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Locating his favourite place, as described in A Wiltshire Village
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The Alfred Williams Heritage Society has located the willow tree where Alfred composed verses in his head before returning home to get the poems down on paper.

He describes it in A Wiltshire Village, and, 82 years after his death, society vice-chair Graham Carter discovered the tree is still standing.

Graham said: "We always assumed that the tree would be gone or that it would be difficult to identify it among all those that stood along the banks of the Cole - that it would be looking for a needle in a haystack.

"However, during the Swindon Festival of Poetry, I was approached by a man who said he thought he had tracked it down, so it became a mission to find it in time for our celebration of the centenary of the publishing of A Wiltshire Village. So I visited the spot near Acorn Bridge and found two trees that seemed like good candidates. But then I noticed a third and instantly realised this was the correct tree.

"Alfred's description of the willow tree branching out only two feet above the ground was a big help, even though the tree has obviously grown larger and into a different shape since he last sat in it. We also had a photograph (above) to help us. It was taken sometime after Alfred's death and shows his friend and biographer, Henry Byett, sat in the tree. Another clue is in Alfred's list of plants growing near the base of the tree, which includes comfrey - and I discovered some still growing there."

But Graham inadvertently trespassed on private land before finding what he considers to be the clinching evidence that the tree in question was Alfred's.

"It is easy to reach the tree on the Swindon side of the River Cole. Just park up near the last of the short tunnels under the railway line on the main road, just before it reaches Acorn Bridge. Walk through the tunnel and to the right, where you soon meet the Cole after it has passed under the railway. The tree is the first large one next to the river, but it's on the opposite bank.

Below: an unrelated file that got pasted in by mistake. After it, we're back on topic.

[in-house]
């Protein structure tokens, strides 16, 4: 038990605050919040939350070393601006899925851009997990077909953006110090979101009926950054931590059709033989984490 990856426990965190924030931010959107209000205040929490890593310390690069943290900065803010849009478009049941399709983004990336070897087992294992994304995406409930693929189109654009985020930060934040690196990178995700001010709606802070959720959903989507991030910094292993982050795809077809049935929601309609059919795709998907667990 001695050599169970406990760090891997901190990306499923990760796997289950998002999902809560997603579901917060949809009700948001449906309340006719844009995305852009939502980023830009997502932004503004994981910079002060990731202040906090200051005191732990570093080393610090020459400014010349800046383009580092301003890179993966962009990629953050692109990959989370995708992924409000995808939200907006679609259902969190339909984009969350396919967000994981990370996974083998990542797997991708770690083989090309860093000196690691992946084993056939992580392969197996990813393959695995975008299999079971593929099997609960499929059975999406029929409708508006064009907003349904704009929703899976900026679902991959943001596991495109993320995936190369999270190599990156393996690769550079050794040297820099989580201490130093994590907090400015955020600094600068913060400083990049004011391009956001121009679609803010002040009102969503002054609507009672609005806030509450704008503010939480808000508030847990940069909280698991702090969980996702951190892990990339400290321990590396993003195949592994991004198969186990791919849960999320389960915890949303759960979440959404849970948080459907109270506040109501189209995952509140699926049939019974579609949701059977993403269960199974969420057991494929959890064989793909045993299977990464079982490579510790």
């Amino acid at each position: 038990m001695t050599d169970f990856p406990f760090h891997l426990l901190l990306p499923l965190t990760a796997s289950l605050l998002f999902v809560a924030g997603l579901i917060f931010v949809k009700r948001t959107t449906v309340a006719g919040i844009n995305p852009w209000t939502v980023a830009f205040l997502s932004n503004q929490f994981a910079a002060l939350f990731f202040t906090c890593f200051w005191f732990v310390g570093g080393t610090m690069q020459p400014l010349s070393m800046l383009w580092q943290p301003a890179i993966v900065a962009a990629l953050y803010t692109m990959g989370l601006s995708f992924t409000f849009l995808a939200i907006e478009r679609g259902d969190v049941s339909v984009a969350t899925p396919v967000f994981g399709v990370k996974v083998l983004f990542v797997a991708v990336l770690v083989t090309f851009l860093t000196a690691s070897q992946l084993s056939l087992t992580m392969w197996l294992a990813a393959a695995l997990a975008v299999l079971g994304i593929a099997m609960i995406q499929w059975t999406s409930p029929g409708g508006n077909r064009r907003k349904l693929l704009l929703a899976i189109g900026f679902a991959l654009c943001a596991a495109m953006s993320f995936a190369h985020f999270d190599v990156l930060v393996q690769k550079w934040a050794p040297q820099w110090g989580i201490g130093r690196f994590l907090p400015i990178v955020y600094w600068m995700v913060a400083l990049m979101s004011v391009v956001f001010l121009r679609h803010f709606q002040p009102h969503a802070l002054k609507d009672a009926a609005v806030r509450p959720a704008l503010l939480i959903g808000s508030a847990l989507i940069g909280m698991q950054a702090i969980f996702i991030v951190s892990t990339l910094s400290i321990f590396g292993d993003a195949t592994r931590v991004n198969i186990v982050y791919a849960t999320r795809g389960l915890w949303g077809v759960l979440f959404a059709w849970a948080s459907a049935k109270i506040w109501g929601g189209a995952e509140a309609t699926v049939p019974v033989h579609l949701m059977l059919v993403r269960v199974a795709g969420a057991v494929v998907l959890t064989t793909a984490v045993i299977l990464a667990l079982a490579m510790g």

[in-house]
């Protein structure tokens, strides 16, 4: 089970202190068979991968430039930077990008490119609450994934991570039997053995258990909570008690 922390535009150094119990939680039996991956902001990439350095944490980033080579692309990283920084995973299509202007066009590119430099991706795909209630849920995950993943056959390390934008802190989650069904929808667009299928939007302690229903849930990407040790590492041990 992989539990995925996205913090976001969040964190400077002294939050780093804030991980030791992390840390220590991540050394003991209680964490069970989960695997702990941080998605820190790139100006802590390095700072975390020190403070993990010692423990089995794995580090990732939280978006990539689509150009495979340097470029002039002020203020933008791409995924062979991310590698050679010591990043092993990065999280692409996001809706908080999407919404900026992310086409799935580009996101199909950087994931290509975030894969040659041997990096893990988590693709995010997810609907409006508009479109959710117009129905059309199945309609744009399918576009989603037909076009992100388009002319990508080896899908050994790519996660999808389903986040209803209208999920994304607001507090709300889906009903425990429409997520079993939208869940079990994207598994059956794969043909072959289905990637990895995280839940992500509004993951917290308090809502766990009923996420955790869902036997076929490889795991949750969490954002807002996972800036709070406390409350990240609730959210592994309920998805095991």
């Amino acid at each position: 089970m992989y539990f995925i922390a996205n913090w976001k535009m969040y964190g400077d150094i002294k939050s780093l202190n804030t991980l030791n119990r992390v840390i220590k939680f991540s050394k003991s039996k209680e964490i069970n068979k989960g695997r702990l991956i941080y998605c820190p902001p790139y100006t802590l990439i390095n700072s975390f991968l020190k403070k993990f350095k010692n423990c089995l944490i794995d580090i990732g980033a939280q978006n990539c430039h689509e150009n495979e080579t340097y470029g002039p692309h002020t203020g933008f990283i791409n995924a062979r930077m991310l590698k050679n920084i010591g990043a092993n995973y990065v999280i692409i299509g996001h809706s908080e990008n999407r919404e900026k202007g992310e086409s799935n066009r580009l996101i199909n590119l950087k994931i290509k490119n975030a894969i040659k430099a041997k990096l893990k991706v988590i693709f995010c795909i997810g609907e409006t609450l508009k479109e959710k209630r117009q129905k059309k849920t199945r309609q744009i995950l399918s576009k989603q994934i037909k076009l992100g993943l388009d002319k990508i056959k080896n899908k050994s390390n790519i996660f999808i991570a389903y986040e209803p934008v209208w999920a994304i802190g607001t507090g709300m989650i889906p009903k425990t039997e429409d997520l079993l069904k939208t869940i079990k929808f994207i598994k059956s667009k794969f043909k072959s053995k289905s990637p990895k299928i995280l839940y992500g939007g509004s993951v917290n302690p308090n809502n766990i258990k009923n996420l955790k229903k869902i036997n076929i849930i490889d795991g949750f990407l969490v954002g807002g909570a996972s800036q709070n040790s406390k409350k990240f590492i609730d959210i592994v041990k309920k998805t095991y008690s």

"I wanted to get a closer look at the tree so found my way round to the other side, but just as I was about to leave I was challenged by the gamekeeper, who wanted to know what I was doing as it is private land!

"Sadly, he'd never heard of Alfred Williams, but believed my story when I explained what I was doing! He accepted my apology for trespassing, and proved very helpful because I asked him about the pool close to the tree. He confirmed it is deep - 15 feet in October 2012 following a period of rain - and never dries up, even in summer. He said the pool must be fed by a spring rather than the nearby River Cole, which you might expect to be the source.

"This is the final proof that we have located the correct tree because Alfred talks about it being close to the "deep pool" and there is the only one in the area that seems to fit the description. It's not really possible to sit where Alfred used to sit, because the shape of the tree has changed over the years, but it is easy to imagine him sat there, disturbed only by occasional passing trains, contemplating his writing.

"I think to the gamekeeper and to many people, it's just a willow tree, but to fans of Alfred Williams, it's not just any old tree, but the tree!"